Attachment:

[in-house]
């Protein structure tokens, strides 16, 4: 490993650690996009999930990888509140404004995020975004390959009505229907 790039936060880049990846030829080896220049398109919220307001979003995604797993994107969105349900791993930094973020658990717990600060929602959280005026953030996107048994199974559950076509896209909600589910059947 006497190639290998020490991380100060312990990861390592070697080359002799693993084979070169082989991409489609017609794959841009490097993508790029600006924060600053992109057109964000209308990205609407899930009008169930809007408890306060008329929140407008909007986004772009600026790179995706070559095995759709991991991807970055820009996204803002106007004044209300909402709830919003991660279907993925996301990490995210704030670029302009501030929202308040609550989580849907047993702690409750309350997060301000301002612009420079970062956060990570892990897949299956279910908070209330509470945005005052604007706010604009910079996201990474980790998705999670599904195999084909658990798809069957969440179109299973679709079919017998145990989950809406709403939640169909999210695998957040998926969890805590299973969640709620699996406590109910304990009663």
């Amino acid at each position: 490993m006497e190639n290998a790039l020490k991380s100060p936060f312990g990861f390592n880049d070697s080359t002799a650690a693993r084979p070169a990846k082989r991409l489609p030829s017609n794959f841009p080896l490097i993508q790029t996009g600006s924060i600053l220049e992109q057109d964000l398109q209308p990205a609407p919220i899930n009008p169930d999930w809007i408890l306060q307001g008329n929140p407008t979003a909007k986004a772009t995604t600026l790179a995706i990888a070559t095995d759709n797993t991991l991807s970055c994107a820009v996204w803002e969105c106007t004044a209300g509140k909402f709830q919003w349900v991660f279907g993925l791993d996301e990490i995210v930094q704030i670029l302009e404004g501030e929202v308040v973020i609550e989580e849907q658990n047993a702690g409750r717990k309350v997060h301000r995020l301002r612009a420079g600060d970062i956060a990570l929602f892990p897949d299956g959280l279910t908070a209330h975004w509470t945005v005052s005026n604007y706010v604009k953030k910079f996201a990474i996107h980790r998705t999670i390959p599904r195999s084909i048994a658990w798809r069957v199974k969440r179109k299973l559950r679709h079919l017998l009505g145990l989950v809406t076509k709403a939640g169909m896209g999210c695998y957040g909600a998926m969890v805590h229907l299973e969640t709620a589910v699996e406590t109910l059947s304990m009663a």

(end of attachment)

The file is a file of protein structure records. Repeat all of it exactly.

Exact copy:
[in-house]
């Protein structure tokens, strides 16, 4: 490993650690996009999930990888509140404004995020975004390959009505229907 790039936060880049990846030829080896220049398109919220307001979003995604797993994107969105349900791993930094973020658990717990600060929602959280005026953030996107048994199974559950076509896209909600589910059947 006497190639290998020490991380100060312990990861390592070697080359002799693993084979070169082989991409489609017609794959841009490097993508790029600006924060600053992109057109964000209308990205609407899930009008169930809007408890306060008329929140407008909007986004772009600026790179995706070559095995759709991991991807970055820009996204803002106007004044209300909402709830919003991660279907993925996301990490995210704030670029302009501030929202308040609550989580849907047993702690409750309350997060301000301002612009420079970062956060990570892990897949299956279910908070209330509470945005005052604007706010604009910079996201990474980790998705999670599904195999084909658990798809069957969440179109299973679709079919017998145990989950809406709403939640169909999210695998957040998926969890805590299973969640709620699996406590109910304990009663």
């Amino acid at each position: 490993m006497e190639n290998a790039l020490k991380s100060p936060f312990g990861f390592n880049d070697s080359t002799a650690a693993r084979p070169a990846k082989r991409l489609p030829s017609n794959f841009p080896l490097i993508q790029t996009g600006s924060i600053l220049e992109q057109d964000l398109q209308p990205a609407p919220i899930n009008p169930d999930w809007i408890l306060q307001g008329n929140p407008t979003a909007k986004a772009t995604t600026l790179a995706i990888a070559t095995d759709n797993t991991l991807s970055c994107a820009v996204w803002e969105c106007t004044a209300g509140k909402f709830q919003w349900v991660f279907g993925l791993d996301e990490i995210v930094q704030i670029l302009e404004g501030e929202v308040v973020i609550e989580e849907q658990n047993a702690g409750r717990k309350v997060h301000r995020l301002r612009a420079g600060d970062i956060a990570l929602f892990p897949d299956g959280l279910t908070a209330h975004w509470t945005v005052s005026n604007y706010v604009k953030k910079f996201a990474i996107h980790r998705t999670i390959p599904r195999s084909i048994a658990w798809r069957v199974k969440r179109k299973l559950r679709h079919l017998l009505g145990l989950v809406t076509k709403a939640g169909m896209g999210c695998y957040g909600a998926m969890v805590h229907l299973e969640t709620a589910v699996e406590t109910l059947s304990m009663a």